Discover the Secret Life of Ringtail Possums

Ringtail Possum

Explore the World of the Ringtail Possum From Their Physical Characteristics to Their Habitat

Another fascinating creature from the amazing country of Australia – the ringtail possum.

These possums are commonly known for their distinctive long, bushy tail with black and white rings, hence their name. In terms of physical characteristics, ringtail possums are relatively small, weighing around 600 grams and measuring around 35 cm in length. They have a distinctive grey-brown fur, with white patches on their chest and paws.

The scientific name of the ringtail possum, Pseudocheirus peregrinus, is derived from the Greek words “pseudos” (meaning “fake” or “false”) and “cheiros” (meaning “hand”). The name refers to the possum’s grasping hands or tail, which are similar to those of primates.

The species name, peregrinus, is Latin for “wanderer” or “traveller”. This name is thought to refer to the possum’s ability to roam and explore its surroundings.


Ringtail possums can be found in a variety of habitats across Australia, including forests, woodlands, and heathlands. They are mostly found along the eastern and southern coasts of the country, but their range also extends inland. These possums are nocturnal creatures, and they spend their days sleeping in dens or nest boxes, which they build using twigs and leaves.


As for their diet, ringtail possums are herbivores, feeding on a variety of leaves, flowers, and fruit. They are also known to eat insects and nectar, and they have a highly specialized digestive system that allows them to extract the maximum amount of nutrients from their food.


In terms of reproduction, ringtail possums reach sexual maturity at around one year of age. They typically have one offspring at a time, and the gestation period is around 16-18 days. The young possum stays in the mother’s pouch for around four months before it is fully developed and ready to leave the nest.


When it comes to behavior, ringtail possums are known for their agility and climbing skills. They have grasping hands and feet, which allow them to move easily through the trees. They are also good at communicating with each other through a variety of vocalizations and scent markings. In terms of social behavior, ringtail possums are territorial creatures, and they mark their territory with scent glands located on their chest and anus.

Species of ringtail possums

  • Pseudocheirus peregrinus: The most well-known and widespread species of ringtail possum, and it is found across much of eastern and southern Australia. It is a small marsupial with a distinctive grey-brown fur, white patches on its chest and paws, and a long, bushy tail with black and white rings.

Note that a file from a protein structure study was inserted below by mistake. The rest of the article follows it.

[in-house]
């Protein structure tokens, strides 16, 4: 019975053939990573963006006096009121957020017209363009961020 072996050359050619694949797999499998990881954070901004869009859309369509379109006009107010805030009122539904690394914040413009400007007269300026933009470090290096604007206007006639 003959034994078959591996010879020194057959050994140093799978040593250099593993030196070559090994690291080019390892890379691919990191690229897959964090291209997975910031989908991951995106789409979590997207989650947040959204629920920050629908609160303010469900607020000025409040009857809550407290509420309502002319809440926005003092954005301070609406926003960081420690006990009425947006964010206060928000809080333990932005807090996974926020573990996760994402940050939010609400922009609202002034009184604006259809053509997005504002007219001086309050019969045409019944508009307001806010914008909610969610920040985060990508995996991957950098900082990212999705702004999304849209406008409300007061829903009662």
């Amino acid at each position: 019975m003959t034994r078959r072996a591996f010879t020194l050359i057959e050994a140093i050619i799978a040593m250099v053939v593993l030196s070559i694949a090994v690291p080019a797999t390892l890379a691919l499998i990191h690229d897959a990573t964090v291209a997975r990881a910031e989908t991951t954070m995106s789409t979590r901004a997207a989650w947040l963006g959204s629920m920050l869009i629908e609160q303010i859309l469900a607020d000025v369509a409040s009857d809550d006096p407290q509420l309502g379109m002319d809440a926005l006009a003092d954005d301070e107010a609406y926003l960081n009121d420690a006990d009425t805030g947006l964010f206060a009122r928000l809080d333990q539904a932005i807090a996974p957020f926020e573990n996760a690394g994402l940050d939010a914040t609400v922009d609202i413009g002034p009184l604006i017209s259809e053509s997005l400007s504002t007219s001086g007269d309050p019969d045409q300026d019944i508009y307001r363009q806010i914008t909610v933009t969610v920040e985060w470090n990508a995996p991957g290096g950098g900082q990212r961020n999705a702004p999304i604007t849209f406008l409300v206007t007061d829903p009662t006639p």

• Pseudochirulus caroli: A species of ringtail possum is also known as the short-tailed ringtail possum. It is smaller than the Pseudocheirus peregrinus, with a shorter tail and a more reddish-brown fur.
  • Pseudochirulus mayeri: This species of ringtail possum is similar in size and appearance to the Pseudocheirus peregrinus, but it has a shorter tail and a more reddish-brown fur.
  • Petauroides volans: Also known as the gliding ringtail possum. It is found in the rainforests of northeastern Queensland and the Cape York Peninsula. It is larger than the other species of ringtail possums, with a longer and thicker tail that it uses to glide between trees.
  • Petropseudes dahli: Also known as the rock ringtail possum. It is found in the rocky outcrops and cliffs of northern and western Australia. It is a small, agile possum with a thin, prehensile tail that it uses to cling to rocky surfaces.

Conservation Status

The ringtail possum is classified as a species of “least concern” by the International Union for Conservation of Nature (IUCN). However, they do face a number of threats, including habitat loss and fragmentation due to urbanization and land clearing. They are also at risk of predation by introduced species such as cats and foxes.

To help protect and conserve the ringtail possum, there are a number of conservation efforts underway in Australia. These include habitat restoration and protection, breeding programs, and education campaigns to raise awareness about the importance of these amazing creatures.

In conclusion, the ringtail possum is a fascinating and important species that is native to Australia. With its distinctive appearance, unique habits, and important role in the ecosystem, it is a species that we should all strive to protect and conserve for future generations to enjoy.